> Unsubscribe ................ http://www.ixda.org/unsubscribe
> List Guidelines ............ http://www.ixda.org/guidelines
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>

--
---
Andrew Boyd
http://uxaustralia.com.au -- UX Australia Conference Canberra 2009
http://uxbookclub.org -- connect, read, discuss
http://govux.org -- the government user experience forum
http://resilientnationaustralia.org Resilient Nation Australia

6 Mar 2009 - 8:02am
pyces
2007

I disagree. Even a one-page paper sketch can be a prototype - just a
low-fidelity prototype. See Carolyn Snyder's book, Paper Prototypes. I
often sketch ideas out before heading to Visio where they become
mid-fidelity prototypes. Once you add some colors and images - then it's
a high-fidelity prototype.

Courtney Jordan

-----Original Message-----
From: discuss-bounces at lists.interactiondesigners.com
[mailto:discuss-bounces at lists.interactiondesigners.com] On Behalf Of
Todd Zaki Warfel
Sent: Thursday, March 05, 2009 7:32 PM
To: Mary Deaton
Cc: list IXDA
Subject: Re: [IxDA Discuss] Prototyping tools resources

I series of storyboards could be used in the prototyping process, but
I wouldn't necessarily call it a prototype. That's one of those grey
areas.

On Mar 5, 2009, at 3:45 PM, Mary Deaton wrote:

> In Todd's definition, a storyboard can be a prototype, but a one-page
> mock-up cannot be. Right?

Cheers!

Todd Zaki Warfel
President, Design Researcher
Messagefirst | Designing Information. Beautifully.
----------------------------------
Contact Info
Voice: (215) 825-7423
Email: todd at messagefirst.com
AIM: twarfel at mac.com
Blog: http://toddwarfel.com
Twitter: zakiwarfel
----------------------------------
In theory, theory and practice are the same.
In practice, they are not.

________________________________________________________________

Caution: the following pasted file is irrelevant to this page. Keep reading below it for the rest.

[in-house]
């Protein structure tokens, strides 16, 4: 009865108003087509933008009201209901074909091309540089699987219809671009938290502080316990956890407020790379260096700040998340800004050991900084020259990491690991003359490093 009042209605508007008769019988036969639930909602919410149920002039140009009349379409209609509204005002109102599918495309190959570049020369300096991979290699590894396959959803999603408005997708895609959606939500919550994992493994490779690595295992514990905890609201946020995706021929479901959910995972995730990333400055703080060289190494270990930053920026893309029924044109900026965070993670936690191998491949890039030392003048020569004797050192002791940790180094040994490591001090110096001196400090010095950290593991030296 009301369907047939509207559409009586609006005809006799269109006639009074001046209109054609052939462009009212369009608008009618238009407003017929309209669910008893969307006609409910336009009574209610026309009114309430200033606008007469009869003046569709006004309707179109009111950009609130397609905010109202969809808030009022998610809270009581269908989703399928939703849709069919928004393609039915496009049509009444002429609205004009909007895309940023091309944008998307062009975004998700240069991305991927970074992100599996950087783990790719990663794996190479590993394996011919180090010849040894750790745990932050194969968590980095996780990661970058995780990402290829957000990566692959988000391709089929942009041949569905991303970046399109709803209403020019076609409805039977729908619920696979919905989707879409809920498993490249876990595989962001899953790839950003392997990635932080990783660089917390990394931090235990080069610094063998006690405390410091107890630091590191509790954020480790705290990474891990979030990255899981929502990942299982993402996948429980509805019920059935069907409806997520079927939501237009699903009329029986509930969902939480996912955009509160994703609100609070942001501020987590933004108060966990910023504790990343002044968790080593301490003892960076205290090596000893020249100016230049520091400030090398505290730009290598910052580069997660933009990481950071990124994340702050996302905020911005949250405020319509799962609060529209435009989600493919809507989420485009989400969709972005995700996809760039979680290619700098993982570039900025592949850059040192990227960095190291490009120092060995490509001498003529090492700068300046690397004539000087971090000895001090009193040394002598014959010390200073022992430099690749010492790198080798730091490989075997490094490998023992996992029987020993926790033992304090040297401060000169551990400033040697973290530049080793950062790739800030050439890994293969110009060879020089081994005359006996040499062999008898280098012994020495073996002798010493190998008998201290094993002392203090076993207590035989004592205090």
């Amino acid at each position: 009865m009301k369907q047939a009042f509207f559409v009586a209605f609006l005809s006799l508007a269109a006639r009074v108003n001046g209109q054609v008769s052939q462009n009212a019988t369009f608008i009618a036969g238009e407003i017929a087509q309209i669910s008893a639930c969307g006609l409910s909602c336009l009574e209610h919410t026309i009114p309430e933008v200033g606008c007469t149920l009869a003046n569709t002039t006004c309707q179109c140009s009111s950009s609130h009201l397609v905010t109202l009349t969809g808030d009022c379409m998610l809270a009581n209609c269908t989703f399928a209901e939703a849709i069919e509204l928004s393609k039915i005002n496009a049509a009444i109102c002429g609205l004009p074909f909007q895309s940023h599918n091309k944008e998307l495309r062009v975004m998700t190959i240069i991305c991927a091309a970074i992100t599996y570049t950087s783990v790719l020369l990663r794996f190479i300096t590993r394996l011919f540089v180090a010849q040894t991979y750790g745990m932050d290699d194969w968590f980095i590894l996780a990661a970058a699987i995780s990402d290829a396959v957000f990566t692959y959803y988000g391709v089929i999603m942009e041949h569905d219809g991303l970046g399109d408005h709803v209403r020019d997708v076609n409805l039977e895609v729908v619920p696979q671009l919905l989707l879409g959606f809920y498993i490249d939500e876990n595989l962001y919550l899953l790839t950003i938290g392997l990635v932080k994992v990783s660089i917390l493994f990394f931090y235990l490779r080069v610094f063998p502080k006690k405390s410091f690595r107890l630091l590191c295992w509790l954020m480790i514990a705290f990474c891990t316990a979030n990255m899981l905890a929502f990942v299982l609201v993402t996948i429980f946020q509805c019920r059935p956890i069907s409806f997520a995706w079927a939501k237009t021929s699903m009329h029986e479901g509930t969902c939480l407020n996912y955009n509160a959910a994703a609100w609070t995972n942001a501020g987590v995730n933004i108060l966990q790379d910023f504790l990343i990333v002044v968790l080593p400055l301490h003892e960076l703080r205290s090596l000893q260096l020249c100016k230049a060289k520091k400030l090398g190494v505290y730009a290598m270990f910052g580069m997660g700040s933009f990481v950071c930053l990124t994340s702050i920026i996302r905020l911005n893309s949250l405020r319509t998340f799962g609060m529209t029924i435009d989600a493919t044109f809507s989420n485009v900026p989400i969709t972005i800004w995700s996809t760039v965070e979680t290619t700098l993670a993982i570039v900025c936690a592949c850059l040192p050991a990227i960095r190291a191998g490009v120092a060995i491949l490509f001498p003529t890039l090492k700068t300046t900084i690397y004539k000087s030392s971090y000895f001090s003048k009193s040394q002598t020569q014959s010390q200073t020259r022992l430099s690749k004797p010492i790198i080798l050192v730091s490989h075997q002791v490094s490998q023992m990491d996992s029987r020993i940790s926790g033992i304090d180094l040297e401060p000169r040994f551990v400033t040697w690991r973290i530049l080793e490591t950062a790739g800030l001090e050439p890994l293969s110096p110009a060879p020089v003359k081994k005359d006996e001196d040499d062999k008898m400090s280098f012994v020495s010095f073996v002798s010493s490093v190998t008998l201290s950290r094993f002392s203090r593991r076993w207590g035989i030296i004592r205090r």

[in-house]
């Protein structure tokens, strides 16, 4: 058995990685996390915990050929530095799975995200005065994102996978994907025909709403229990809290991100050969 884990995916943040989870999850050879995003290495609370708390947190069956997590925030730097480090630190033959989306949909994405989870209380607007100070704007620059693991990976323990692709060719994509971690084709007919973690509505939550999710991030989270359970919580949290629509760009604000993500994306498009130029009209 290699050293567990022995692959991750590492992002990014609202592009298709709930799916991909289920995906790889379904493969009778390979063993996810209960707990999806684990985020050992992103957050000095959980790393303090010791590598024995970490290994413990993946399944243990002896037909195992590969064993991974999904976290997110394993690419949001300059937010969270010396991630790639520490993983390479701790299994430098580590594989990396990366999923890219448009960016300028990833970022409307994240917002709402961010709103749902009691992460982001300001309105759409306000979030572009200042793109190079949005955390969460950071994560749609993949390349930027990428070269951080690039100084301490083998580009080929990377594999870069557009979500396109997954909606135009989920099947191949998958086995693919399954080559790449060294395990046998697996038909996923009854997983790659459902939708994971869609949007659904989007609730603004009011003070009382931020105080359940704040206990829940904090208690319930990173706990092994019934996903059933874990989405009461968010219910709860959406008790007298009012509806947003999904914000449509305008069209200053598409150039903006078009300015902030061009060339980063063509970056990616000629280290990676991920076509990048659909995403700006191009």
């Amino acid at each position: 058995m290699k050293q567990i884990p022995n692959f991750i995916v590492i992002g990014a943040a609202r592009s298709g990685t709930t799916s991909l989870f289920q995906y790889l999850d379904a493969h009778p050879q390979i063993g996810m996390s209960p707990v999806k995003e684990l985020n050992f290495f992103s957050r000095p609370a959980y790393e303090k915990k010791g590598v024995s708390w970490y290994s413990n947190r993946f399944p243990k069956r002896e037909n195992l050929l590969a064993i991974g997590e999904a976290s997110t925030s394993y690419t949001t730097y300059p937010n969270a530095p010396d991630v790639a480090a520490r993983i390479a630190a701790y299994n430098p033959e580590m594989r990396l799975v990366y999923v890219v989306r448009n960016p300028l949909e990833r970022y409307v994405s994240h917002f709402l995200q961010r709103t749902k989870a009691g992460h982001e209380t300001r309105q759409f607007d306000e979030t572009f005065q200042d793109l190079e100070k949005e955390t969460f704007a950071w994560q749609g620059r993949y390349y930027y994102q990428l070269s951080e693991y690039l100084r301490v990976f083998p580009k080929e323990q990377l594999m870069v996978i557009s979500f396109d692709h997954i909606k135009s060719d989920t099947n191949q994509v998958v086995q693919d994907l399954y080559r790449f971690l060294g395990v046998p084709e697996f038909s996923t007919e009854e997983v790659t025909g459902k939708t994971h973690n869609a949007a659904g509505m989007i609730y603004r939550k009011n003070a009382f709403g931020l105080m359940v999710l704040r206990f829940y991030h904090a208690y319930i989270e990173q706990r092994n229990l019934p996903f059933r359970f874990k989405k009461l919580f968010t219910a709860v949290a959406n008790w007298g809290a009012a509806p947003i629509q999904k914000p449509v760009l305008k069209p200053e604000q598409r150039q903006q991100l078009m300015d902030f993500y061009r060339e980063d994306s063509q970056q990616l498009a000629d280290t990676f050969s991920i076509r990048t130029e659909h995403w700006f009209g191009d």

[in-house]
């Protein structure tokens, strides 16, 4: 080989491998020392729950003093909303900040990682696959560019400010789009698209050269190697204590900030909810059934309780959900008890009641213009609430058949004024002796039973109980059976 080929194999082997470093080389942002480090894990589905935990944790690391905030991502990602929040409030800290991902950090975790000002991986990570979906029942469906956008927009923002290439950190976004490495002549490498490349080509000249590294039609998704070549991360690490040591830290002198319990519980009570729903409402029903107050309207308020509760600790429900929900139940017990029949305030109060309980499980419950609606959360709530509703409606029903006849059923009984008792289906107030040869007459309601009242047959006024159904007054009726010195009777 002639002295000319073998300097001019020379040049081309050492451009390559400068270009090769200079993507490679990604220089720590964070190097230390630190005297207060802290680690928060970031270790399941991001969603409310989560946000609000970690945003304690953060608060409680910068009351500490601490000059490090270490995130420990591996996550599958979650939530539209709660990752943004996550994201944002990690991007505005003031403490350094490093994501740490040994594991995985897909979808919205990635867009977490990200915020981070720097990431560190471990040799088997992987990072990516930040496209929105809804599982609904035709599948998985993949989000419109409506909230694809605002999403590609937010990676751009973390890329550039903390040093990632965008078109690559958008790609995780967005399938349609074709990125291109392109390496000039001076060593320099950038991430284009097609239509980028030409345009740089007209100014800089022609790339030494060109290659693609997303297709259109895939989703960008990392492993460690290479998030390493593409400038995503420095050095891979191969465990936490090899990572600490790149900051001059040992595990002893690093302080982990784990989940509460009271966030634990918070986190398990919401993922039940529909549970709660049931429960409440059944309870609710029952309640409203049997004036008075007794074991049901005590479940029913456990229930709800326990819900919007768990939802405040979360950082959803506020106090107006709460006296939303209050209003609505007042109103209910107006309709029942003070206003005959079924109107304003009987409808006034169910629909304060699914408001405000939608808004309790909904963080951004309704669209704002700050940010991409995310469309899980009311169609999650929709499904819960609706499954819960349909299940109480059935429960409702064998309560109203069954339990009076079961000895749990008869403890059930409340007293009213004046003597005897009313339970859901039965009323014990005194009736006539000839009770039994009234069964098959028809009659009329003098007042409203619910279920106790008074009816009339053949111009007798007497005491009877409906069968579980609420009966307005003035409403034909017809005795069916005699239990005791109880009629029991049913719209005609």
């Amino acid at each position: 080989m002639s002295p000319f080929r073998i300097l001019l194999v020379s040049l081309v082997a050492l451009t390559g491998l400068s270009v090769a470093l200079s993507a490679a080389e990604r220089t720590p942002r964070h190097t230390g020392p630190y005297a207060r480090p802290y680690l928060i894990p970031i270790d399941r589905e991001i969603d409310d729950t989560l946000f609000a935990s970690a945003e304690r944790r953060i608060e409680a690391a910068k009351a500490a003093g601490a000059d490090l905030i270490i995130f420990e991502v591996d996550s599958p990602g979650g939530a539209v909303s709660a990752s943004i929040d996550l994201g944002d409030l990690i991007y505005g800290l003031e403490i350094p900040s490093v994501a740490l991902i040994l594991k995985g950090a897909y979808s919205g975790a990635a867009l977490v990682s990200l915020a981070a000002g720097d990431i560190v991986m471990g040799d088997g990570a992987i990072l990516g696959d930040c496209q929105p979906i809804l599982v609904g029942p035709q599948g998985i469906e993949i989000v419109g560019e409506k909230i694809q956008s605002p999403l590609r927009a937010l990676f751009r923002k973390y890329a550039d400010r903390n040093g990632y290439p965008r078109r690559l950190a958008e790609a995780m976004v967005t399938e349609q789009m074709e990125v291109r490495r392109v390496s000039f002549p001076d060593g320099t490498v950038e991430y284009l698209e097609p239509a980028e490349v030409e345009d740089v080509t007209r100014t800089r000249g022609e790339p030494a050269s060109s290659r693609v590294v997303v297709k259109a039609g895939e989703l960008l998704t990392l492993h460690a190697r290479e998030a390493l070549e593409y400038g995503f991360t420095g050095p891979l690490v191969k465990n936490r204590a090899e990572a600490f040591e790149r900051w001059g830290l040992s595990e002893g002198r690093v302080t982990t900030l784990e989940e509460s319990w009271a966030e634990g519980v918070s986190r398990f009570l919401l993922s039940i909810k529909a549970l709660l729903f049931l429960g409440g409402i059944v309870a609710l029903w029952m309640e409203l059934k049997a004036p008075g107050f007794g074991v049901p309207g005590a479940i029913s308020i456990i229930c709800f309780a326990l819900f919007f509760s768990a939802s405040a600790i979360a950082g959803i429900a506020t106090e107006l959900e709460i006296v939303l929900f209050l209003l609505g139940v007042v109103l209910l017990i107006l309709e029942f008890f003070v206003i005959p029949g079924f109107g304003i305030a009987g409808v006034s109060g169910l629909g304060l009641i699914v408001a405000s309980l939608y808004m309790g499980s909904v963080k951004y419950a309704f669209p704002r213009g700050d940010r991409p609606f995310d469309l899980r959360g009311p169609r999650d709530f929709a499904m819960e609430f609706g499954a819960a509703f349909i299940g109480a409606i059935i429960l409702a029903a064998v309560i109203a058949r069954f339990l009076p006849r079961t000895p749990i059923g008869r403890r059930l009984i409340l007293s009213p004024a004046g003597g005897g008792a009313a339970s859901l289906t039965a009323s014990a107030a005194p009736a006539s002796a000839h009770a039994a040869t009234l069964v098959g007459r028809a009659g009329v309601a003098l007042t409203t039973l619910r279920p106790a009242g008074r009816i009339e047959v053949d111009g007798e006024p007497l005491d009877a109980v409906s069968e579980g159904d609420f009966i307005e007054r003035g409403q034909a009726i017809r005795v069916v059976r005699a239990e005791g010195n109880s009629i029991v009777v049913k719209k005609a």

Welcome to the Interaction Design Association (IxDA)!
To post to this list ....... discuss at ixda.org
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6 Mar 2009 - 9:41am
Dave Malouf
2005

I really feel you folks are confusing mock-up with prototype.
IMHO, if I can't use it, it ain't a prototype. Maybe, human as
computer paper-prototypes fit the bill, but otherwise, a series of
screens, are mock-ups and an interactive click-through is a
prototype.

The distinction is important b/c the line lets us know what level of
data we can achieve from each. Otherwise, if everything is a
prototype there is no means of discerning when to use what tool when
in what part of the process.

Ya know there is a reason why there are 20 words for "snow" in
Intuit/Eskimo. Sometimes, being discreet allows for more accurate
communication. The mass rush to generalize everything in the UX
community is really becoming annoying.

-- dave

. . . . . . . . . . . . . . . . . . . . . . . . . . . . . . . . . .
Posted from the new ixda.org
http://www.ixda.org/discuss?post=39316

6 Mar 2009 - 10:13am
SemanticWill
2007

On Mar 6, 2009, at 6:41 AM, David Malouf wrote:

> I really feel you folks are confusing mock-up with prototype.
> IMHO, if I can't use it, it ain't a prototype.

exactly. If it is not something that a user can actually engage with,
then its a sketch, or wireframe or picture. If there is no behavioral
dynamic that emerges between user and system, then they are just
staring at a picture.

> Maybe, human as
> computer paper-prototypes fit the bill, but otherwise, a series of
> screens, are mock-ups and an interactive click-through is a
> prototype.
>
> The distinction is important b/c the line lets us know what level of
> data we can achieve from each. Otherwise, if everything is a
> prototype there is no means of discerning when to use what tool when
> in what part of the process.
>
> Ya know there is a reason why there are 20 words for "snow" in
> Intuit/Eskimo. Sometimes, being discreet allows for more accurate
> communication. The mass rush to generalize everything in the UX
> community is really becoming annoying.
>
> -- dave
>
>
> . . . . . . . . . . . . . . . . . . . . . . . . . . . . . . . . . .
> Posted from the new ixda.org
> http://www.ixda.org/discuss?post=39316
>
>
> ________________________________________________________________
> Welcome to the Interaction Design Association (IxDA)!